Testing was conducted in a temperature-controlled room (∼25°C) at least 4 h after a light breakfast. Experiments began after a 30-min acclimatization period, and all experiments were performed while the subject was supine and resting comfortably. We used laser-Doppler flowmeters (Perimed, Stockholm, Sweden) with integrating laser-Doppler flow probes (Probe 413, Perimed) placed on the lateral aspect of the right calf to measure cutaneous blood flow (19). The laser-Doppler flow (LDF) probes were surrounded by a heating collar that enabled localized heating of the area under the flow probe. Measurements were made in the leg because prior experiments from our laboratory consistently indicate significant findings in the lower limb in POTS (16, 48). Blood pressure was monitored by Finometer (TNO, Amsterdam, The Netherlands), calibrated by automated oscillometry. Heart rate was monitored by continuous electrocardiogram. Continuous LDF data were collected at a sampling rate of 200 Hz. During experiments, data were multiplexed and interfaced to a personal computer through an analog-to-digital converter (DI-720, DATAQ industries, Milwaukee, WI), using custom software that generated binary files for all measurements while simultaneously displaying collected data on a computer screen.
LDF measurements were made on the right calf while supine with the leg at the level of the heart. Subjects were instrumented with four microdialysis catheters placed at least 6 cm apart, inserted in the dermal space of the lateral aspect of the calf after gentle hair removal. Each probe (MD-2000 Linear Microdialysis Probes, Bioanalytical Systems, West Lafayette, IN) has a 10-mm microdialysis membrane section that is placed in the intradermal space using a 25-gauge needle as an introducer. Catheters were randomly designated 1–4.
Following placement, all catheters were initially perfused with Ringer solution at 2 μl/min. An integrating laser-Doppler flow probe was placed directly over each microdialysis catheter to measure cutaneous LDF. There is a hyperemia following catheter insertion. LDF was recorded until values were similar to those measured over the same area before catheter insertion. The return of LDF to preinsertion values usually occurred by 60–90 min. When necessary, longer times were allowed until preinsertion LDF was achieved.
Once baseline LDF values were reached, all subjects received perfusate containing Ringer solution through catheter 1 (control), 10 mM NLA through catheter 2, 10 mM Nω through catheter 3, and 10 mM AG through catheter 4; each perfused at 2 μl/min for 45 min during this drug run-in phase. When run-in was complete, the area under each laser was heated at 1°C/10 s to 42°C for at least 40 min until a plateau was reached. Perfusion with Ringer solution or NOS inhibitors continued throughout the heating. At the end of the experiments, we maintained heating and perfused all catheters with 28 mM sodium nitroprusside to obtain maximum vasodilation and to compute the maximum CVC (CVCmax). CVC was calculated as the ratio of LDF to mean arterial blood pressure. CVCmax was defined as CVC during sodium nitroprusside infusion. Experimental results were thereafter expressed as %CVCmax(100·CVC/CVCmax).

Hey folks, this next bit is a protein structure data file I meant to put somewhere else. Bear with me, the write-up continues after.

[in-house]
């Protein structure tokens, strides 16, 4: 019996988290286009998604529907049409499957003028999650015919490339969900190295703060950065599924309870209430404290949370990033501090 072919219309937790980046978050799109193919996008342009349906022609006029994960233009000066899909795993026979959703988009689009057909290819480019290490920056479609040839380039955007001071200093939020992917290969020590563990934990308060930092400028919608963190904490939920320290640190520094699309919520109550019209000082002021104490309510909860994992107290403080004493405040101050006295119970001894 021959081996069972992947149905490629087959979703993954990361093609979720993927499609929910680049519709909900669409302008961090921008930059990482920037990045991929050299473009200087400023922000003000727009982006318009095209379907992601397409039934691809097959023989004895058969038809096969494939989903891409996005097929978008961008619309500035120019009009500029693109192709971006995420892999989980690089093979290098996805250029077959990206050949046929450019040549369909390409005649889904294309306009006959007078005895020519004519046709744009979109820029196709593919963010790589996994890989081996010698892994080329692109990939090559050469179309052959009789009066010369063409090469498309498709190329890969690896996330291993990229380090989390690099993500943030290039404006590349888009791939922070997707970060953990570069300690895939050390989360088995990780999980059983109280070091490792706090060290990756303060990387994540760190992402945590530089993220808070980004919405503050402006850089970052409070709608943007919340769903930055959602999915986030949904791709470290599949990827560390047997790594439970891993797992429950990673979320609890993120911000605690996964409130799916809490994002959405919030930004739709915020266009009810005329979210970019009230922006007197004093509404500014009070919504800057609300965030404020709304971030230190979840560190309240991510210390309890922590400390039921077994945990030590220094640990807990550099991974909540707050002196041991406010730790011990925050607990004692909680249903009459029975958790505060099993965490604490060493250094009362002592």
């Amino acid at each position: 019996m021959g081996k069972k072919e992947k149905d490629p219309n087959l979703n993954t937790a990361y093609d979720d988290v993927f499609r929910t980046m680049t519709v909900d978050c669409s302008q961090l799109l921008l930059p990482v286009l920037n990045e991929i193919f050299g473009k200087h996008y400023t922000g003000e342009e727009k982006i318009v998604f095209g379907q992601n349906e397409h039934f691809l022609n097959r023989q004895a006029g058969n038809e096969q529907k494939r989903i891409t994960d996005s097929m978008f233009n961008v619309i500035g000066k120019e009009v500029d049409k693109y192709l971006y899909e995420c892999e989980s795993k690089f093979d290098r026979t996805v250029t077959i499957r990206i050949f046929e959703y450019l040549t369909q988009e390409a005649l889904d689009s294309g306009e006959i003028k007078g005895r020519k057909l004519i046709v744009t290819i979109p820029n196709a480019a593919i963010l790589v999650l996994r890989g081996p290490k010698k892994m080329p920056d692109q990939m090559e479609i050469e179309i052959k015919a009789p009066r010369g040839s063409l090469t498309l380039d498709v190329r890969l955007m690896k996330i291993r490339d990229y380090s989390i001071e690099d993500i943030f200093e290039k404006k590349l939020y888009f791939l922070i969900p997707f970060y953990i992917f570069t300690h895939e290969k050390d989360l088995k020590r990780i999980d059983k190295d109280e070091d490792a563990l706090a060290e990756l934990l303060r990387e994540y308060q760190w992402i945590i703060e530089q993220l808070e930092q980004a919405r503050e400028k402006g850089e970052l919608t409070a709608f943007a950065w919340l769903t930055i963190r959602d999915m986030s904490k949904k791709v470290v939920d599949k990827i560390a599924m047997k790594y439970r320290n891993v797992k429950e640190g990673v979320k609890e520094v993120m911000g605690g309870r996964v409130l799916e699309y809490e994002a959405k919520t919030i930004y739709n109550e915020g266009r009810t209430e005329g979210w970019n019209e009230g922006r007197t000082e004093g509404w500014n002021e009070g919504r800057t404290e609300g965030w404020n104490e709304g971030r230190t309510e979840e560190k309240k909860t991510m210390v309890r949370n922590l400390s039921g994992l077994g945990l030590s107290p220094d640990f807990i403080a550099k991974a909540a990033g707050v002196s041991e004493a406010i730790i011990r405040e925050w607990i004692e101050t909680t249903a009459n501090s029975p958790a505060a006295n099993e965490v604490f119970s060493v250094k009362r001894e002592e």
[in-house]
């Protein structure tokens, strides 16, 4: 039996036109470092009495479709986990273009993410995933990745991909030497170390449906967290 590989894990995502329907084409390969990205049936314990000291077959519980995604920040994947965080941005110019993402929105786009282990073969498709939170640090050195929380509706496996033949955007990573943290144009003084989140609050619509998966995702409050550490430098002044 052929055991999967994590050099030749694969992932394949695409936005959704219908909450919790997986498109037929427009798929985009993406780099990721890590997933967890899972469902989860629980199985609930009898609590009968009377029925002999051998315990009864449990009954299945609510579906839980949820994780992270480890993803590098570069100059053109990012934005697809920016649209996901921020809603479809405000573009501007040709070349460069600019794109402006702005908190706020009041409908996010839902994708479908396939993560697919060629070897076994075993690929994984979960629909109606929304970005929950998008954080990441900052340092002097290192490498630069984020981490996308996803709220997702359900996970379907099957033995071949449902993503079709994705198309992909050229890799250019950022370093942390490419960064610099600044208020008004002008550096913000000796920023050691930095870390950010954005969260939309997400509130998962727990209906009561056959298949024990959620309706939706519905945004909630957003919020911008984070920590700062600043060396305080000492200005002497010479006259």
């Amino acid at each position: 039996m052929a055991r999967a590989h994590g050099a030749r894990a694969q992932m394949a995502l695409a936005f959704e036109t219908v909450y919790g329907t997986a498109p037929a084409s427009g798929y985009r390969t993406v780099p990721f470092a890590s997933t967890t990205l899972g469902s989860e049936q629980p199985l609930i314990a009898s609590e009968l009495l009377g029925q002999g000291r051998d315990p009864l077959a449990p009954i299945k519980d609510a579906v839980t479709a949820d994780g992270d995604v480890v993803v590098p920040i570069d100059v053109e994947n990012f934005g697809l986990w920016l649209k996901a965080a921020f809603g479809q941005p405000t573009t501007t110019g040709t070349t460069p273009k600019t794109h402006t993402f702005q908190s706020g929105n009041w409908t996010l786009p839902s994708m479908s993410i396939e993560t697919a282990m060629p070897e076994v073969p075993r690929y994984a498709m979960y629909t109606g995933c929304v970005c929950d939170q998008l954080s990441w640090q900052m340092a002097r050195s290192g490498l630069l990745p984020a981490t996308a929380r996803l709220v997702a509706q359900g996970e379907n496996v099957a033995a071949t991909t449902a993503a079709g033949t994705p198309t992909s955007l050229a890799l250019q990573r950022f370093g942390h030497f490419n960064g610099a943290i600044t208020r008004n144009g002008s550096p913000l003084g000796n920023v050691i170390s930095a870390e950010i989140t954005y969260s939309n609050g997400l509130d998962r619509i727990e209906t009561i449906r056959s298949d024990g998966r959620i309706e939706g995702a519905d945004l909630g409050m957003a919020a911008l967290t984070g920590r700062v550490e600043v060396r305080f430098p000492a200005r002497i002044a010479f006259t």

Doses of 10 mM of NLA and 10 mM of Nω were chosen because these were the smallest concentrations of drugs that gave maximum suppression of the local heating plateau (46). Nω has a selectivity (Ki ratios) for nNOS/eNOS of 1,538 (15). At the dose used, and assuming similar microdialysis membrane permeability and interstitial diffusion, this is equivalent to 0.25% of the binding to eNOS and a fourfold greater binding to nNOS compared with equimolar NLA. The dose of AG used (10 mM) was based on pilot experiments (not shown) that determined the smallest dose required for a maximal effect. This was equimolar to the other NOS inhibitors used in the present study.
Experiment 2: the effect of NOS inhibitors on the acetylcholine-mediated vasodilation.
On another day, experiments were performed in the same subjects of experiment 1. Experiments were not conducted as classical “dose response” and “inhibition” studies since the derivation of pharmacological characteristics was not our intent. Rather, different doses of agonist (acetylcholine) alone and then combined with NOS inhibitors (NLA, Nω, and AG) were used to elicit changes in skin blood flow responses thought to represent local signaling by NO. We anticipated that NO would not completely suppress the acetylcholine response because there are effects of other local vasoactive agents, such as prostaglandins and endothelium-derived hyperpolarizing factor, and the influence of local axon reflexes.